4 Considerations When Partnering with a Calibration Service Provider
2020-02-03 | 8 min read
Keeping your electronic test instruments calibrated is critical to the development of quality products. Downtime due to inadequate calibration means potentially inaccurate measurements, missed project goals, and inefficiencies that can result in being late to market. To ensure your competitive advantage, it’s important to get reliable calibration from a service provider you can trust.
In what follows, we offer four considerations to keep in mind as you work with your calibration provider to get the best possible service for your measurement and test tools. Use these considerations as a starting point when seeking a new service provider or evaluating your existing provider
- Accurate calibration: Achieving the right level of calibration is essential to ensure the ongoing accuracy of your test equipment and to avoid costly mistakes like false passes and product recalls. Not every calibration process and calibration laboratory provide the same level of service.
- It’s important to measure the performance of every warranted specification and each installed option. You typically buy an instrument after checking the measurement performance specifications on a datasheet. As time passes, the instrument’s internal components – oscillators, drift, resistor age, and more – may change. To check for these effects, review your last measurement report to verify the calibration of each specification.
- The service provider performs calibrations with low measurement uncertainty. Measurement uncertainty is an important consideration. Like the variance that occurs when using an instrument to measure a device, variance also exists when measuring your instrument. The lower the uncertainty, the greater your confidence that the equipment is working within its specifications.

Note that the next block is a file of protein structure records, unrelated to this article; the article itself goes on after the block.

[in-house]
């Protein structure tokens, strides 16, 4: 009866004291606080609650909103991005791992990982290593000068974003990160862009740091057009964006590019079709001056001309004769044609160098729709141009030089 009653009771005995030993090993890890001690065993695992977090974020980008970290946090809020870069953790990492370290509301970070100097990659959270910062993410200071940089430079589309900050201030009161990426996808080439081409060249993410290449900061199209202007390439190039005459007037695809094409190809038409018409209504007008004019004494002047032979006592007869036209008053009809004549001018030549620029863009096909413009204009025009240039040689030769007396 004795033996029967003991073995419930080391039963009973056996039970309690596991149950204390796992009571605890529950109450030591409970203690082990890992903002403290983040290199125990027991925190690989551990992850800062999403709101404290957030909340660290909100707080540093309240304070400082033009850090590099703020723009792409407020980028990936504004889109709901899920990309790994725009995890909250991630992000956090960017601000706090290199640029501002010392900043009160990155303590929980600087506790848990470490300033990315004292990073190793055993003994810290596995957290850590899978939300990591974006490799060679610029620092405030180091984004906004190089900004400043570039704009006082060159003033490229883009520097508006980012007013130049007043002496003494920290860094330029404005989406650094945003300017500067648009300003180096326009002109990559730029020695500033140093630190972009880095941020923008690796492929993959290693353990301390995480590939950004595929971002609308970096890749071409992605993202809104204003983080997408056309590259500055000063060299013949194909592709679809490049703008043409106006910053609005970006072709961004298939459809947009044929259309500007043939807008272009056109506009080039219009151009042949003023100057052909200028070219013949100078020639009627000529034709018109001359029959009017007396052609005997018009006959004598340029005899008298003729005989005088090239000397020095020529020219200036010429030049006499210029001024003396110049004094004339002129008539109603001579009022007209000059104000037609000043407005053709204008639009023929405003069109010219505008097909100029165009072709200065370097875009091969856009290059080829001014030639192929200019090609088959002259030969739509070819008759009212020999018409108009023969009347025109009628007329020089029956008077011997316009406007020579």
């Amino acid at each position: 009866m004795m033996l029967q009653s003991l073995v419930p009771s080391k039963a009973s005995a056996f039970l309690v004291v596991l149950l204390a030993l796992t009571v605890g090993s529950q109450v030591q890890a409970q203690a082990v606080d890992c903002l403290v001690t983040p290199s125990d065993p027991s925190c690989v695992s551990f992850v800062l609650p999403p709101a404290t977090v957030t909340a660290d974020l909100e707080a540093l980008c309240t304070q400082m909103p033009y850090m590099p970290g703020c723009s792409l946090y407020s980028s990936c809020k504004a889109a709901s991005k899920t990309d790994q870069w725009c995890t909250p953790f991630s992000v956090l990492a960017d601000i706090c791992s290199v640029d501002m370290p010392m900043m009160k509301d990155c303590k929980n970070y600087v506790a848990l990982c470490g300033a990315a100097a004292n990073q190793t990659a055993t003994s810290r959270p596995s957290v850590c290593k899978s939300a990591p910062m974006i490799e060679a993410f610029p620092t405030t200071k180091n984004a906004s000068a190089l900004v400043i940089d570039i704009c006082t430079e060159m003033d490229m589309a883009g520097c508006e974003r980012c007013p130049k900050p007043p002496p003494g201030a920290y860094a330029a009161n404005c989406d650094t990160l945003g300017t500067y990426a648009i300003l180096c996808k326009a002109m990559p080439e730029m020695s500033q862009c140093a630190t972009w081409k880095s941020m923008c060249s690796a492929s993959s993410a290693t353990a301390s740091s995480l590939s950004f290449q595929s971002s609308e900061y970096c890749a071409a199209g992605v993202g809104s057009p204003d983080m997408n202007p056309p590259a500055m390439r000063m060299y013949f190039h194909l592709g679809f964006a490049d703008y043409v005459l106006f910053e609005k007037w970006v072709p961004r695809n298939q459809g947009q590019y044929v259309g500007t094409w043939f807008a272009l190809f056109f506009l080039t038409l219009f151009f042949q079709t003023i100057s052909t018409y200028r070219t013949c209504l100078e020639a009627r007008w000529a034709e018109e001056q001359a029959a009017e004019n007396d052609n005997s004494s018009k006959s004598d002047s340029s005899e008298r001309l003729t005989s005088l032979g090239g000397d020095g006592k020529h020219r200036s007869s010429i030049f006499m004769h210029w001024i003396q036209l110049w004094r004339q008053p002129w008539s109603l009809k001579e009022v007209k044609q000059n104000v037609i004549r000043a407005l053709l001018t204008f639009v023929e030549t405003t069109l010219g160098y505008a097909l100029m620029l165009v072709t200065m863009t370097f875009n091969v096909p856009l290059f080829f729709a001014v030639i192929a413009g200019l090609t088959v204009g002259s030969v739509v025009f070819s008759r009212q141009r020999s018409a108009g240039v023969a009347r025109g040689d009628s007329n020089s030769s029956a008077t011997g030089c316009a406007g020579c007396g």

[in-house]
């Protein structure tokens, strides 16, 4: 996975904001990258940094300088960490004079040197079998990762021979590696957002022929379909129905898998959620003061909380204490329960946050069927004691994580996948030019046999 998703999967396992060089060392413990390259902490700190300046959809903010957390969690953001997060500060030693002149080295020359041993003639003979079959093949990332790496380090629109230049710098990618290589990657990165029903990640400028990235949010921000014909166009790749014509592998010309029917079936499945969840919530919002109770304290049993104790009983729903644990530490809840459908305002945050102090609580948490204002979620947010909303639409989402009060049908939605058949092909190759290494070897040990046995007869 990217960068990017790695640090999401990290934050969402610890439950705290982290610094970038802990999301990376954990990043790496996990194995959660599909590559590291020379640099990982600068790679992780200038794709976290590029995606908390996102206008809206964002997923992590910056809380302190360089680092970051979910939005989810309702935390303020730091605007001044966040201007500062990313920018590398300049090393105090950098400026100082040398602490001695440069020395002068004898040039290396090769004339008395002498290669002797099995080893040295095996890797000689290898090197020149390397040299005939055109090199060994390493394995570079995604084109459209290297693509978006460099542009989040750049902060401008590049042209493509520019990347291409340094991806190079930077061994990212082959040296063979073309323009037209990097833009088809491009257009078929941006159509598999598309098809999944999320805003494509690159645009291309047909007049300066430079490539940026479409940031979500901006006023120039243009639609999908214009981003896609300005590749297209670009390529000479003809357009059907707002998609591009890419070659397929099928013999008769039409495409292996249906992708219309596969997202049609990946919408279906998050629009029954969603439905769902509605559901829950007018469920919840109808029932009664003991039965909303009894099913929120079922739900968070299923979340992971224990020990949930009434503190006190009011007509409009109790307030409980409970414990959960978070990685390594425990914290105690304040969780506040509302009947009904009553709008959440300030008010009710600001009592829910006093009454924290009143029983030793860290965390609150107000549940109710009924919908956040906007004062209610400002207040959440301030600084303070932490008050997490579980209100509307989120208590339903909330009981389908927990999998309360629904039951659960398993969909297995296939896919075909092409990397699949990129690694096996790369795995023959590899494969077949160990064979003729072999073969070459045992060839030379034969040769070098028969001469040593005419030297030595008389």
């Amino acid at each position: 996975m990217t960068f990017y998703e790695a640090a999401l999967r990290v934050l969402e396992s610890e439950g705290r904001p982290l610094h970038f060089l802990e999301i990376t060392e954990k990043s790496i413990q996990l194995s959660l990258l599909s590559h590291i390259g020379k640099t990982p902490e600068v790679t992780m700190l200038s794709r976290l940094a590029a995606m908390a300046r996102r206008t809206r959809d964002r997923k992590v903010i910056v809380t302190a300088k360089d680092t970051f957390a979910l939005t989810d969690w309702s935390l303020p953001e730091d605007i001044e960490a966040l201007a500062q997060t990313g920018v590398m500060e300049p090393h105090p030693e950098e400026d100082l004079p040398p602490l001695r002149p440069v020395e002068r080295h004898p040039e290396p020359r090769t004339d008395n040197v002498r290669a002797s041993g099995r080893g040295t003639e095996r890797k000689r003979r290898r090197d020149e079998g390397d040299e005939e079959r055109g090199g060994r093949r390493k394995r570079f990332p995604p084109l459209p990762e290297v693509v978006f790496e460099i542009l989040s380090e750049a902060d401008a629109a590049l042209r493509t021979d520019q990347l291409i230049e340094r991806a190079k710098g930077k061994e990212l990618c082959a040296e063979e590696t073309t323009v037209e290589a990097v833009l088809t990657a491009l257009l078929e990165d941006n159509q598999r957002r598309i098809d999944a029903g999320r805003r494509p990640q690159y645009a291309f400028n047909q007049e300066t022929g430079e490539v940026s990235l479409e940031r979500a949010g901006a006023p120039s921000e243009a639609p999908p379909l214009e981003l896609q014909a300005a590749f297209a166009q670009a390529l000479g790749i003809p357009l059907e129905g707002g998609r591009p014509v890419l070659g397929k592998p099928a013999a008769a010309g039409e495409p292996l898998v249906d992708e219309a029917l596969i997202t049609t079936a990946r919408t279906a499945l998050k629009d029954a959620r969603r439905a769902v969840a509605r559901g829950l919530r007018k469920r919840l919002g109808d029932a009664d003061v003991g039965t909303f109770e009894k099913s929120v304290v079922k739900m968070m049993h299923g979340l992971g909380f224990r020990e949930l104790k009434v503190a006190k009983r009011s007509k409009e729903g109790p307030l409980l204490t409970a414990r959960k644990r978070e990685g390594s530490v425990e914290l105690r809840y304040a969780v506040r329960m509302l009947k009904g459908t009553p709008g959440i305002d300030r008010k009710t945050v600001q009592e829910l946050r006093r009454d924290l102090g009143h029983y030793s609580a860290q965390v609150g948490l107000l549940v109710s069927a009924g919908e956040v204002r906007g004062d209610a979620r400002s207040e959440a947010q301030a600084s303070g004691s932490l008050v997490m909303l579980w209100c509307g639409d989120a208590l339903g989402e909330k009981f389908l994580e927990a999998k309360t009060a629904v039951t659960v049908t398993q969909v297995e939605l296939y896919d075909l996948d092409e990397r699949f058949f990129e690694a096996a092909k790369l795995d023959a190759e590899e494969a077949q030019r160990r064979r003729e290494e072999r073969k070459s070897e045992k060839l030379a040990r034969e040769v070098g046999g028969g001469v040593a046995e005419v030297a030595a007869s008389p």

- Accreditation is a formal audit of a calibration lab; you need to ensure the lab you’re using can prove it. Accreditation confirms a service provider’s competence in specific measurements. If a lab making measurements isn’t accredited, the level of accuracy is unknown and the risk transfers to you. Accreditation for a specific parameter is important; confirm the lab uses equipment with the latest technology and software to ensure measurement certainty.
- Obtain certificates of accreditation for every measurement parameter. Almost every calibration lab provides a certificate of accreditation, the formal recognition by an authoritative body that an organization is competent. However, you must go beyond the certificate and ask, for example, about RF absolute power — does the provider offer source range 100 kHz < f ≤ 300 kHz or S1 reflection range 50 to 67 GHz? Verify the details of each critical measurement accreditation. If you don’t verify these details, you may find that a critical parameter isn’t within factory specification and therefore, the measurement accuracy is unknown.
- The calibration provider performs accurate adjustments and repairs. While calibration is essential, it’s only part of the process. You will need to make sure that routine adjustments and minor repairs are also included.